Forensics: Mentally Disordered Offenders Program (MDO)

What is the MDO Program?

The Mentally Disordered Offender (MDO) law applies only to prisoners whose crimes were committed on or after January 1, 1986. The statutes governing the MDO program are contained in Penal Code (PC) Sections 2960-2981. The law requires that a prisoner who meets six specific MDO criteria (listed below), shall be ordered by the Board of Prison Hearings (BPH) to be treated by the Department of State Hospitals (DSH) as a condition of parole. An MDO patient is a parolee who meets the criteria and is paroled on the condition that he or she receives DSH treatment.

The intent of the MDO law is to increase public safety. The goal of the Department of State Hospitals is to achieve this public protection through the provision of a safe and effective system of inpatient and outpatient services for Mentally Disordered Offenders.

Treatment for MDO patients begins in a state hospital. When CONREP and the hospital treatment team believe a patient can be safely and effectively treated on an outpatient basis, DSH will recommend transfer to outpatient treatment in CONREP. The patient's parole and treatment by DSH will be reviewed by the BPT every year. The patient may remain in the MDO treatment program, either in the hospital or in CONREP, throughout his time on parole, depending on his progress. Parolees are generally required to remain on parole for three years. However, up to another 12 months can be added when parole violations result in parole revocations. At the end of parole, the patient may be civilly committed to further periods of DSH treatment, if the court finds that the patient's mental disorder still meets certain criteria.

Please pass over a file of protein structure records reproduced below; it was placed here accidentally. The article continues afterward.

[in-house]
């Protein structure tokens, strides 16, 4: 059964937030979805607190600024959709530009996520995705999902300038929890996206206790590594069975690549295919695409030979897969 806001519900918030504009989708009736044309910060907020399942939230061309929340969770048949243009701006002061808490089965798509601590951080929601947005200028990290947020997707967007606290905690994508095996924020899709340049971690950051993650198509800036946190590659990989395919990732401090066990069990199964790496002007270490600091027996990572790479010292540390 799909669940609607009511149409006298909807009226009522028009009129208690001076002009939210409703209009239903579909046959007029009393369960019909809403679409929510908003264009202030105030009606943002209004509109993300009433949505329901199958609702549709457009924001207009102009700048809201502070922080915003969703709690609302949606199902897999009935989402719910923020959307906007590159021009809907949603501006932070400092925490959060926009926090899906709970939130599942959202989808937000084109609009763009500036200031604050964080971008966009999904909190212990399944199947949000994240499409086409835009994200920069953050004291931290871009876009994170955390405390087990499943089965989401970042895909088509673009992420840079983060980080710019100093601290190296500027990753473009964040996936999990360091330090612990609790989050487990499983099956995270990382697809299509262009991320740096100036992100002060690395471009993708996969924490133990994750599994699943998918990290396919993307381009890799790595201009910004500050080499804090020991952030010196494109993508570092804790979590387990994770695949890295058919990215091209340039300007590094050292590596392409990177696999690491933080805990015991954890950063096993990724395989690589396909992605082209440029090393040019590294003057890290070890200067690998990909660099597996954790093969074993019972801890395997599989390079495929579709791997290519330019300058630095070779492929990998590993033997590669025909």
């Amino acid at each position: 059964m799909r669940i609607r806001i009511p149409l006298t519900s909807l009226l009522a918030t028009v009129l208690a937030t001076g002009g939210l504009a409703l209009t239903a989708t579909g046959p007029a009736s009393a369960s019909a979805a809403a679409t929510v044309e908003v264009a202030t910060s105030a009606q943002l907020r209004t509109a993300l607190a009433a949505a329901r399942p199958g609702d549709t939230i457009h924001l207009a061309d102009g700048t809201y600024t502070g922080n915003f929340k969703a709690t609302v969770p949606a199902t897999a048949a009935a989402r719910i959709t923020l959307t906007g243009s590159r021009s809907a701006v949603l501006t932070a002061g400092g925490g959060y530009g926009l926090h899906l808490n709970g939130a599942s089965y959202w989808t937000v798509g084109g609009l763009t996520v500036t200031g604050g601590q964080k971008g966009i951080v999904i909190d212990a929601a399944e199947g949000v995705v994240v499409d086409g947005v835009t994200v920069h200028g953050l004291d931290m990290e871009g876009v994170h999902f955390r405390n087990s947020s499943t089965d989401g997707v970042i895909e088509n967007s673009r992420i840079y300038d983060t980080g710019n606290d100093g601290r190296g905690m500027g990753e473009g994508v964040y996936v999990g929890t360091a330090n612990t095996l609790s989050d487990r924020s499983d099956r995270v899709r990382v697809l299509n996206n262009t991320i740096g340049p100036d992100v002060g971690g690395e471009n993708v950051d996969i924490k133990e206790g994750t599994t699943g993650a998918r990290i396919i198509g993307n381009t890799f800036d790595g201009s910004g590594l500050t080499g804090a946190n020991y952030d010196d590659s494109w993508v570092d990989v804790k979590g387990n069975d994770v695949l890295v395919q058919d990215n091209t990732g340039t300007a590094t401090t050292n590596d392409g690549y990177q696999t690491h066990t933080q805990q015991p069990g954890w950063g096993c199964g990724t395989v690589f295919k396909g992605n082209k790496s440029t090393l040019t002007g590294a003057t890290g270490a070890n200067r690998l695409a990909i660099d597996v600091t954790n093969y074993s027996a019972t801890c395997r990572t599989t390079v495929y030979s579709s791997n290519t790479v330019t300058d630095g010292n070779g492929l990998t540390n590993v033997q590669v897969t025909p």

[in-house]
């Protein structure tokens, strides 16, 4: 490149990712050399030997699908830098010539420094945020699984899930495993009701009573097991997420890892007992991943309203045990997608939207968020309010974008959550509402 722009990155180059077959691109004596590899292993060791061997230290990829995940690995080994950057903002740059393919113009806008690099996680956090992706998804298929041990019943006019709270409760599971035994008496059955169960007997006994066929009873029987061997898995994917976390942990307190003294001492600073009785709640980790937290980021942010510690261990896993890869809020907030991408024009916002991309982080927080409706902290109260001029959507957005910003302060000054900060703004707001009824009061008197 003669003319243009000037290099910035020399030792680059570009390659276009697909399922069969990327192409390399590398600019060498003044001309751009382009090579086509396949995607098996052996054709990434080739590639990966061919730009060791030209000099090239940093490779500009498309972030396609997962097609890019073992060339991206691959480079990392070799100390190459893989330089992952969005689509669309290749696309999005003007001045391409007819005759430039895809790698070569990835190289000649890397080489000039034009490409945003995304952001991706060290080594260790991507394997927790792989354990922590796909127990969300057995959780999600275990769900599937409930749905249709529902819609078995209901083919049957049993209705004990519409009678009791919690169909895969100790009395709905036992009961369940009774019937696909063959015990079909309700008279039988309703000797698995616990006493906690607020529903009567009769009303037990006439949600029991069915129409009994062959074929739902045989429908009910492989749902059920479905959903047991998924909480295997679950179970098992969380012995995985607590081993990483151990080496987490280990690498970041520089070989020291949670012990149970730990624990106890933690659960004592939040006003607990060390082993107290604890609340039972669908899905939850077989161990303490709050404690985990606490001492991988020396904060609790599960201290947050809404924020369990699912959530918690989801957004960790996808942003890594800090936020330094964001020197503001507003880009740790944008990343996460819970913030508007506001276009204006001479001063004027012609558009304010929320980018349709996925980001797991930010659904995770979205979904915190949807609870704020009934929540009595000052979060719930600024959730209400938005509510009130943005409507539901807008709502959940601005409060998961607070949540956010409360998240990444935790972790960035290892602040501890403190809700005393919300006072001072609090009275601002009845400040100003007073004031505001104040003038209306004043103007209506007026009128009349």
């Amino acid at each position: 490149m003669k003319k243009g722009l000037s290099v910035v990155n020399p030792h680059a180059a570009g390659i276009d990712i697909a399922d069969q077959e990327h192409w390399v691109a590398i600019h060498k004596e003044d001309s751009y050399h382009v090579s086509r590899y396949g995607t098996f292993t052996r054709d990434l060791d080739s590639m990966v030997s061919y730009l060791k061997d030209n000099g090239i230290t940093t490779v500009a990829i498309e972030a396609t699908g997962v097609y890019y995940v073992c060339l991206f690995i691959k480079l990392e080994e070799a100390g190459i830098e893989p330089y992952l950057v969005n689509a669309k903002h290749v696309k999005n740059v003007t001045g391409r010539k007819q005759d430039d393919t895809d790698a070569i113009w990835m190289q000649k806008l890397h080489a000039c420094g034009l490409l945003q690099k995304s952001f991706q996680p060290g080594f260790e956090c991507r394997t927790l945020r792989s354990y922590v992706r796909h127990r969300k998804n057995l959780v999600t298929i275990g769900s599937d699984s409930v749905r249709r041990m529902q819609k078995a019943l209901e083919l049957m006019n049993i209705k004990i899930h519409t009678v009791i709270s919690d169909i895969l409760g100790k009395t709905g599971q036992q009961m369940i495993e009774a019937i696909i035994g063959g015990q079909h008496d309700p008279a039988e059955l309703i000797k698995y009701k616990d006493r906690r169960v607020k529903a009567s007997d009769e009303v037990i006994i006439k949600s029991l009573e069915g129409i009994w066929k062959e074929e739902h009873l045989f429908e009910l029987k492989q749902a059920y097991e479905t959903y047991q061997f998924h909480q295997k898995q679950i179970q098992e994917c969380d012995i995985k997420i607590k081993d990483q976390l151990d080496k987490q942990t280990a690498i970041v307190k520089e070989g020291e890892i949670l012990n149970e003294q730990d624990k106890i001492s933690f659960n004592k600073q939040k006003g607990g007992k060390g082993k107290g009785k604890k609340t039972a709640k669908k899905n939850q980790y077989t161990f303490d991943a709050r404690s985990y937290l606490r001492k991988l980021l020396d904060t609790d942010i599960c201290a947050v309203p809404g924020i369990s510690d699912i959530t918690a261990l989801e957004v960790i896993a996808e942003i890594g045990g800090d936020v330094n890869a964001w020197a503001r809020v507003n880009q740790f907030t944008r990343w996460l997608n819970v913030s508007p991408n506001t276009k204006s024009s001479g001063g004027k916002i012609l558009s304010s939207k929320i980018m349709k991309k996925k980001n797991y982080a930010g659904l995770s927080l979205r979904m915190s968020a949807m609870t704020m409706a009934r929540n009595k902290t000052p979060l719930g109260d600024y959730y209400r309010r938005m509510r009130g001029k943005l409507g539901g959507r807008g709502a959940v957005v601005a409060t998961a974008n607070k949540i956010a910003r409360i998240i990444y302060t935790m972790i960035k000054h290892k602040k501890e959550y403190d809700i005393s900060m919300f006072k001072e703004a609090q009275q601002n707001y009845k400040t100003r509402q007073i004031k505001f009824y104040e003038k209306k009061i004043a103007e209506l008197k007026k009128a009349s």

Criteria for Certification as an MDO patient:

The BPT can impose mental health treatment as a condition of parole when it finds that the inmate/parolee meets the following criteria:

  1. The prisoner has a severe mental disorder; *
  2. The prisoner used force or violence or caused serious bodily injury in one of the prisoner's commitment crimes;
  3. The severe mental disorder was one of the causes of or was an aggravating factor in the commission of the crime for which the prisoner was sentenced to prison; *
  4. The prisoner's "severe mental disorder is not in remission" or "cannot be kept in remission without treatment" *
  5. The prisoner had been in treatment for the severe mental disorder for ninety (90) days or more within the year prior to The prisoner's parole or release; and
  6. As a result of the severe mental disorder, the prisoner represents a "substantial danger of physical harm to others".